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Features

Iranian and Syrian Universities Agree New Partnerships

November 11, 2021
IranWire
3 min read
Iranian and Syrian Universities Agree New Partnerships

Bassam Ibrahim, minister of higher education in the Syrian government, has stressed the importance of strengthening cooperation between Syrian and Iranian universities in the fields of both research and scientific production. He linked this to development and industrial projects in the two countries.

The comments came after Ibrahim attended a meeting in Tehran with President of Tehran University Dr. Seyyed Mohammad Moghimi and faculty deans. Dr. Shafiq Diop, the Syrian ambassador to Iran, was also present. The meeting focused on mutual benefit from modern technologies and nanotechnology, obtained through work plans set between Syrian and Iranian universities, according to what was published by the Syrian state-controlled news agency SANA.

Ibrahim also highlighted "the necessity of joint research and exchange programs for students and professors for future scientific and technological endeavors”, and joint supervision of postgraduate programs. For his part, Moghimi expressed Tehran’s “full readiness” to increase the number of scholarships for Syrian students and launch joint research projects.

In 2017, the Syrian Ministry of Higher Education announced 100 scholarships for undergraduates at Iranian universities, excluding medical schools, for the 2017-18 academic year. Dr. Mohammed Yasar Abdin, the president of Damascus University, and Moghimi had signed a memorandum of understanding that would shape all future agreements on shared research.

Also on January 23, 2020, the Syrian and Iranian Ministries of Education signed an agreement on the “exchange of expertise in scientific and educational fields”, SANA wrote, as well as technical support and the renovation of schools.

Is This a Good Idea for Syrian Students?

Numerous outlets including IranWire have previously explored the phenomenon of Iranian school textbooks, in which masonic conspiracy theories, antisemitism, anti-US sentiment and the Islamic Republic’s “revolutionary” ideology are interwoven with the standard curriculum. The Washington Post has also examined sectarianism in Iranian textbooks, writing that the lessons therein “revealed themselves to be acutely nationalistic, centered on producing and promoting a distinctly Iranian identity tied ineluctably to being a Shiite”.

Tahereh Kaghdachi, a prominent Iranian scholar, has highlighted numerous flaws in the Iranian educational system, stating that the repetitive and boring lessons destroy talent and student morale. In March this year, an Iranian official said one-third of Iranian school pupils were illiterate and unable to do basic sums. Scant resources and the brain drain in Iran mean higher education is also falling behind: not one Iranian university is in the global top 100, and across the entire, unusually large corpus of academic texts published by Iran, each article is only citing an average of 0.53 times – ranking Iranian scholarship 121st in the world for its relevance.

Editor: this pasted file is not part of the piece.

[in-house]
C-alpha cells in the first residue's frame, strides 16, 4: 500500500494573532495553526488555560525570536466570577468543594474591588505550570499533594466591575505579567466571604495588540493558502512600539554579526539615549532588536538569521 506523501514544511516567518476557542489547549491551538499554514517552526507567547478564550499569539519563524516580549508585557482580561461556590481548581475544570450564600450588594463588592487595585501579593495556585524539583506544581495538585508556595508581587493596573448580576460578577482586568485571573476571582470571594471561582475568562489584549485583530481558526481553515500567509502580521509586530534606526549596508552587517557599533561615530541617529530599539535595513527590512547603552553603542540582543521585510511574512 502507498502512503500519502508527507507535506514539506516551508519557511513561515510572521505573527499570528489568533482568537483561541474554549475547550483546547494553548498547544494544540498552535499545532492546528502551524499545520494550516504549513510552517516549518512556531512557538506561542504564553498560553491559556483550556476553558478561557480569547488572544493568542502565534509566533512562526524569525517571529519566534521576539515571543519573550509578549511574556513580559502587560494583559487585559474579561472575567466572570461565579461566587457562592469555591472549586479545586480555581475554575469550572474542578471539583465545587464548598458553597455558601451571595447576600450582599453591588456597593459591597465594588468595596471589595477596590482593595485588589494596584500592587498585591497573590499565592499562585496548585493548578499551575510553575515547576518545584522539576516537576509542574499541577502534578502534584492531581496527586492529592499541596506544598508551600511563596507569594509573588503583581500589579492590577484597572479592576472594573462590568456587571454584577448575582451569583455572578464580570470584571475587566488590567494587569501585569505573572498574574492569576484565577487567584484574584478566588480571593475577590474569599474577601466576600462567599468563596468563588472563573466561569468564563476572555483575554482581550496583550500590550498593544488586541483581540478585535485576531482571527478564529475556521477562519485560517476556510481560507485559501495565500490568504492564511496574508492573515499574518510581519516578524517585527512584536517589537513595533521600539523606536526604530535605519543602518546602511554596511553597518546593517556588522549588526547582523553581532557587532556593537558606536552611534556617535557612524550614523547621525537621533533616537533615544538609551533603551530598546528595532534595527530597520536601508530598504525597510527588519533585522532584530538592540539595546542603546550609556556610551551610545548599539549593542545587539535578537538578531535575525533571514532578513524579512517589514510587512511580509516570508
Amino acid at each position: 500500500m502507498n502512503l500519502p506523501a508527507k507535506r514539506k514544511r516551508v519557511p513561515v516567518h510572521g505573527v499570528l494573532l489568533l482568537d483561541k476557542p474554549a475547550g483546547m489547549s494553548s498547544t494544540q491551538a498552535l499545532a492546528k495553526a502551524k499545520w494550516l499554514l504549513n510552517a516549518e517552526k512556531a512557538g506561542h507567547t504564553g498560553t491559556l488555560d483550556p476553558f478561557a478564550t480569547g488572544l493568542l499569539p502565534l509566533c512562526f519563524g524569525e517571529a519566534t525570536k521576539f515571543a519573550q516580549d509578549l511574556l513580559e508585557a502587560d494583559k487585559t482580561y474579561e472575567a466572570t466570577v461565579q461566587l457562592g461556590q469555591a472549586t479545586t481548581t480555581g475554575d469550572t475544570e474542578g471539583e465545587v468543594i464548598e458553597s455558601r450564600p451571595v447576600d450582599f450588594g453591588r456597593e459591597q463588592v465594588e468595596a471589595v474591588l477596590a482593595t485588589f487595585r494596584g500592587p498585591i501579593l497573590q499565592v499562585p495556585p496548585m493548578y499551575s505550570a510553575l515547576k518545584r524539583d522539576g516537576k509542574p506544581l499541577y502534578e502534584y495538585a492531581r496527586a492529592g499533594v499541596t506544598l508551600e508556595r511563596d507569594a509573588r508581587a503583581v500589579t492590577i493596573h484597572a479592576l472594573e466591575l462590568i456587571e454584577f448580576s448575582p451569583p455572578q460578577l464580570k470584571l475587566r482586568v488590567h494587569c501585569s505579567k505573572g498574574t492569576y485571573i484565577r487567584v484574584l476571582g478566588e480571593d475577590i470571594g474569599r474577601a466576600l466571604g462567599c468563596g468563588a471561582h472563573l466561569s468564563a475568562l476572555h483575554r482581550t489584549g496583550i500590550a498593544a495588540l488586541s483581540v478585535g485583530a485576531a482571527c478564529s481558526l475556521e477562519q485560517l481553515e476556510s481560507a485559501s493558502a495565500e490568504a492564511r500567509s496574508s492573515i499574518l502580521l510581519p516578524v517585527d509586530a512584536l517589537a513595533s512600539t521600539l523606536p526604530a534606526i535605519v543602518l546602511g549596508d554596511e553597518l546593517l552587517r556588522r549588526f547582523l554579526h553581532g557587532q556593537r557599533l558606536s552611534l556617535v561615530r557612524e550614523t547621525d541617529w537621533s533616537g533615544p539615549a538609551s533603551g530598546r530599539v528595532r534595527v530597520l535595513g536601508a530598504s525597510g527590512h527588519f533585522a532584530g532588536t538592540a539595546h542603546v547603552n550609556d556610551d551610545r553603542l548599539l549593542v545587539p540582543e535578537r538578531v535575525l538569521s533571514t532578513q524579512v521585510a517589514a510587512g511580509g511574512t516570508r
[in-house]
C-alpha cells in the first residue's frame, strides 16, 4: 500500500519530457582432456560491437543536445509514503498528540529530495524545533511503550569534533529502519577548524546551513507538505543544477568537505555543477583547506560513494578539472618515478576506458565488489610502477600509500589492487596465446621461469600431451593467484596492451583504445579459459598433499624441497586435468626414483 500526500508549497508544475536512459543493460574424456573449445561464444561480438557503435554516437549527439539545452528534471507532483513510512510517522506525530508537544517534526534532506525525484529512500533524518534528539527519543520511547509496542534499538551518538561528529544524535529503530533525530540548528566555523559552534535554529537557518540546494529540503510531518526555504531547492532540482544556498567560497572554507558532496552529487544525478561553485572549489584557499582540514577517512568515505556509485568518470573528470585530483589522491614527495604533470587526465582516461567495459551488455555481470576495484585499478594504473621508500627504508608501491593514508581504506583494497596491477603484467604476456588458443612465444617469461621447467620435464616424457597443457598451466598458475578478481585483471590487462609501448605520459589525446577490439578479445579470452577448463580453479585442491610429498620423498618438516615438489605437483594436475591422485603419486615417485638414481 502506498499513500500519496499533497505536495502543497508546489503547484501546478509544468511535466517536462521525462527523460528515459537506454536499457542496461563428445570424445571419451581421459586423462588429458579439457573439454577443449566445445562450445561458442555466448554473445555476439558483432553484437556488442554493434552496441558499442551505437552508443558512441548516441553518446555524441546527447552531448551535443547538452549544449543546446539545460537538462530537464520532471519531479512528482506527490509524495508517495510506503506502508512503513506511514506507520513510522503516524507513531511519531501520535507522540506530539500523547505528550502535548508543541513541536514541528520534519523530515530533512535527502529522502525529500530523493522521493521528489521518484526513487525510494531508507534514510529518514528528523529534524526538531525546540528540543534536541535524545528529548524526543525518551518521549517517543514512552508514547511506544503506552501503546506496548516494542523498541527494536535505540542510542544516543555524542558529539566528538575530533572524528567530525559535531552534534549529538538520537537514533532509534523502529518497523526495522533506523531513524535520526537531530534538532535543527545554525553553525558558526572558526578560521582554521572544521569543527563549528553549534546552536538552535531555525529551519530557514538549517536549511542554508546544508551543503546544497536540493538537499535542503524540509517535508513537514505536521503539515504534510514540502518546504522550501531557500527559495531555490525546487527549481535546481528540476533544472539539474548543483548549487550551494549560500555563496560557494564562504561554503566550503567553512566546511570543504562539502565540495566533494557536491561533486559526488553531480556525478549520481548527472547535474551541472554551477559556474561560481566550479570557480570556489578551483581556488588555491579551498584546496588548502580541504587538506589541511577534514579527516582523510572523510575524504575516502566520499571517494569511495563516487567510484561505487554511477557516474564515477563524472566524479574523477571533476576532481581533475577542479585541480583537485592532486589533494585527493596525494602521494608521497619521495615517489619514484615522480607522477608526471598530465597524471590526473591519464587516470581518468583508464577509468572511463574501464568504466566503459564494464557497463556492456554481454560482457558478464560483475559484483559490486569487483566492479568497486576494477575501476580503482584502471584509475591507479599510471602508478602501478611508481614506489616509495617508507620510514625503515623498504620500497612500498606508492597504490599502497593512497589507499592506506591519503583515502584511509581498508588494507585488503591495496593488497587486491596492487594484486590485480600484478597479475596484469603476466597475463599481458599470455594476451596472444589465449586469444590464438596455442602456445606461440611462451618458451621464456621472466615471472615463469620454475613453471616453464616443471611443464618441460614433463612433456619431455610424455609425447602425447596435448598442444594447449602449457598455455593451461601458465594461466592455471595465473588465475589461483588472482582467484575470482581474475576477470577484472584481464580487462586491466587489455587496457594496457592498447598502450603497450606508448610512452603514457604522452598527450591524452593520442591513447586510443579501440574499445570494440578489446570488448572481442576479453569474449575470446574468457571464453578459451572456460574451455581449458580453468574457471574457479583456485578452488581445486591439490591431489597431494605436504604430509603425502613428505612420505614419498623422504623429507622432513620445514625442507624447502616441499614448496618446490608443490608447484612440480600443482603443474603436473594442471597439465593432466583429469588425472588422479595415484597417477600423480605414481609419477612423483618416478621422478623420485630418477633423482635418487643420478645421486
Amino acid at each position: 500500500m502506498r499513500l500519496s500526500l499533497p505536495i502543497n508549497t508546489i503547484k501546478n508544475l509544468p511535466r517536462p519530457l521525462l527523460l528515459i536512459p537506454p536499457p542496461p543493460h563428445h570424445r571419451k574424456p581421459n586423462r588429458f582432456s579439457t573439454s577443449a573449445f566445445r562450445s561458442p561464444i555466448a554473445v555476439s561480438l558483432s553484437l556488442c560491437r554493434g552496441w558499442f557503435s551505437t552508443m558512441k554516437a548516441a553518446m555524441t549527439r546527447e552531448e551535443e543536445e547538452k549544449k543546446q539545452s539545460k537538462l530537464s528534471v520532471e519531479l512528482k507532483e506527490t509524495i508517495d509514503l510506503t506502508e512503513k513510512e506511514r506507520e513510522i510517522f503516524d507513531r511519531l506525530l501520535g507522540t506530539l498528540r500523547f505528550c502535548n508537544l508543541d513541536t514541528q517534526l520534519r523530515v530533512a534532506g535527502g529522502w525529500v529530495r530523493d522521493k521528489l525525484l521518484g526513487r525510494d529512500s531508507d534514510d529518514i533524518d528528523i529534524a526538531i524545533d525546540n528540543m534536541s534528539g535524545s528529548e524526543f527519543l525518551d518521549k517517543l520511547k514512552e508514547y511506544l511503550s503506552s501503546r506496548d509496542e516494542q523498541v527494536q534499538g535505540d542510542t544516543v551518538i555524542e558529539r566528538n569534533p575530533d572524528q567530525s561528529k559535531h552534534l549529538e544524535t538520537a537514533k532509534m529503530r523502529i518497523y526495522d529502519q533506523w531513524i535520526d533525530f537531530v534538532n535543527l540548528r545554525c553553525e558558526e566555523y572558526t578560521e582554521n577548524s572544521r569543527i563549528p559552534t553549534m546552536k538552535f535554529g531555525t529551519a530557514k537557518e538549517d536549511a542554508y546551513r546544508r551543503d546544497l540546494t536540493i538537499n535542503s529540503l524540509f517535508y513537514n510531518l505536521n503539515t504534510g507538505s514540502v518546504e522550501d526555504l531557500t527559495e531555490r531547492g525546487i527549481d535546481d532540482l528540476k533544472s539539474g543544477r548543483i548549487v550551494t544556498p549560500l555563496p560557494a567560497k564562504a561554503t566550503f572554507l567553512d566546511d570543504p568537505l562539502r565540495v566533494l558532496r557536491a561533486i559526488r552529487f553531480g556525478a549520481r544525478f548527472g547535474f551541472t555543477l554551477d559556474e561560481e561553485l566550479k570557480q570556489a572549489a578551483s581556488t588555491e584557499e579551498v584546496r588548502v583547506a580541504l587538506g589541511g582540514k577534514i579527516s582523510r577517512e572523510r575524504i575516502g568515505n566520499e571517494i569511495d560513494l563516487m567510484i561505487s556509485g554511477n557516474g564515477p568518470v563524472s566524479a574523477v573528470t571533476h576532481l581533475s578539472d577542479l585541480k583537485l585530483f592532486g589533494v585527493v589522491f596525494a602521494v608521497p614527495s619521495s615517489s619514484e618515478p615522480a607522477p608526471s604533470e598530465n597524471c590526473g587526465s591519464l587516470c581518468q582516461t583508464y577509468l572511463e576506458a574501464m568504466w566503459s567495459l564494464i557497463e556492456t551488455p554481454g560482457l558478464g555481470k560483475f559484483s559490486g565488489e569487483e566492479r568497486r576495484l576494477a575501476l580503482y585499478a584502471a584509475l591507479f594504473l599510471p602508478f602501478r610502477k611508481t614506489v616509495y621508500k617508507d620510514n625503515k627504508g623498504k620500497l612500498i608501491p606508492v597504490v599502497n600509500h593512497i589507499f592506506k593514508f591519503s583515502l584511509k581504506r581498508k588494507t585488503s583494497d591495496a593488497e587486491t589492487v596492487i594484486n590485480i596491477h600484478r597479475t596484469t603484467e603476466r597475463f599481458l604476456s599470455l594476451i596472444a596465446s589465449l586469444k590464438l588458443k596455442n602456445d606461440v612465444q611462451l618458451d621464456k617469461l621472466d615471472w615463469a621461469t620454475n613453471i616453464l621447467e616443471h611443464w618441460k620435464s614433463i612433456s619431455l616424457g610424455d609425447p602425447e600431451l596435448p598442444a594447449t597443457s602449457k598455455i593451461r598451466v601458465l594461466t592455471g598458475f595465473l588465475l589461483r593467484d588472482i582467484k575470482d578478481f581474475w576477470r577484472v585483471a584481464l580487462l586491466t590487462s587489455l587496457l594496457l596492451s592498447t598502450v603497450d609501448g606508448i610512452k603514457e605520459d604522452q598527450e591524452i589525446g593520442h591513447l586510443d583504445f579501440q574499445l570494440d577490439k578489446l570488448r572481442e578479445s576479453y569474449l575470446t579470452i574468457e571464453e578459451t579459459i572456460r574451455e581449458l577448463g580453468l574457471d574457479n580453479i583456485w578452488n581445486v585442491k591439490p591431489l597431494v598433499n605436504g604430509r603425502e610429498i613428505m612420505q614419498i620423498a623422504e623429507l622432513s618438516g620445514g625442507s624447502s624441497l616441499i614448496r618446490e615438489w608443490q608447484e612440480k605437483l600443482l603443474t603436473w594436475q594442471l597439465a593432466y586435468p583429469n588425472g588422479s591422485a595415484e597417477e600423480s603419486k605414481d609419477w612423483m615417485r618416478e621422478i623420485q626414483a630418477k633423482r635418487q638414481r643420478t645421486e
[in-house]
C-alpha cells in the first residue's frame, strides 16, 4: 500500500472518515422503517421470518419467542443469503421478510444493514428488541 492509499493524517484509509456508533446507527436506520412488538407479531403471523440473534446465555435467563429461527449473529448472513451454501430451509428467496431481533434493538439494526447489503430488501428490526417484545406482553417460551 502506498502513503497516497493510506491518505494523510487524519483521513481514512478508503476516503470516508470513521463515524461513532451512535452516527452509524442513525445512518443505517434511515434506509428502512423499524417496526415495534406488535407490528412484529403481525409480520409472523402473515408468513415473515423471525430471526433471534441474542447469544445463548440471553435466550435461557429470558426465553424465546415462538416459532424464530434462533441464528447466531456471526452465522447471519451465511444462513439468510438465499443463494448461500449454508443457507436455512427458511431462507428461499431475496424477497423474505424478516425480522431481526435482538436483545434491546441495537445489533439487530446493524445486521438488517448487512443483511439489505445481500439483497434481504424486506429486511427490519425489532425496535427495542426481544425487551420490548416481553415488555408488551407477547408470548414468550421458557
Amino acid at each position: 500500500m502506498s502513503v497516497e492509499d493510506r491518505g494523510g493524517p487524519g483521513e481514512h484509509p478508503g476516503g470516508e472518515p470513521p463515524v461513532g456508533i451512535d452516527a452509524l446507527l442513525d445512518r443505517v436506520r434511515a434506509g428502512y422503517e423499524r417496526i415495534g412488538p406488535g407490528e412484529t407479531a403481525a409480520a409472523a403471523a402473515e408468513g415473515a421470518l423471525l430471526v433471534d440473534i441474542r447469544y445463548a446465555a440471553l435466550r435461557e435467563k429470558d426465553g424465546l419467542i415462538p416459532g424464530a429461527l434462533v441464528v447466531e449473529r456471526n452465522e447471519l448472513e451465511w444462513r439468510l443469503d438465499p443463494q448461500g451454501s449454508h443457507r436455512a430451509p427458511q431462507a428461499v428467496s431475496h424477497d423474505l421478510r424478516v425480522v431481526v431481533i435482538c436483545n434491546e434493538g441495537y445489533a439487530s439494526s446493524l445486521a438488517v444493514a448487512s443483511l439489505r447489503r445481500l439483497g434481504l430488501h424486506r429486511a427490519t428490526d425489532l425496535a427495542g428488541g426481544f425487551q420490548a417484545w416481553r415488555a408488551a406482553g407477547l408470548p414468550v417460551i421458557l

A Wider Game

Iran and Syria have signed 11 separate bilateral agreements in the economic, scientific, cultural, and housing spheres. Several Iranian companies, including Nikin, have recently obtained licenses to work in reconstruction and investment in Syria.

A previous report by IranWire revealed that commercial competition between Iran and Russia in Syria is not limited to oil, electricity, and other hard resources, but has expanded into education. Iran, for instance, is trying to launch Persian language classes in Syria and raise the level of awareness of Twelver Shia Islam. Russia has also tried to get its language and culture taught in schools in Syria. In 2014, Russian officially became a language on the Syrian middle-school and high-school Syrian, while a Russian language department was opened at Damascus University.

Tehran has also demanded that Persian be taught in Syrian schools. Last year, Iran signed one agreement that included, in part, assisting the Syrian regime in rebuilding its schools. Mohsen Haji-Mirzaei, Iran's then-minister of education, stressed “the importance of introducing the Persian language in the Syrian education system”.

Related coverage:

Gifts, Food Baskets and Boarding Schools: How Iran is Penetrating Syrian Society

Investigation: How Tehran Supported Bashar al-Assad's Presidential Campaign in Syria

Iran’s Soft War in Syria: Exerting Influence Through Arts and Education

Revealed: The Key Role Iran Plays in Syria’s Economy

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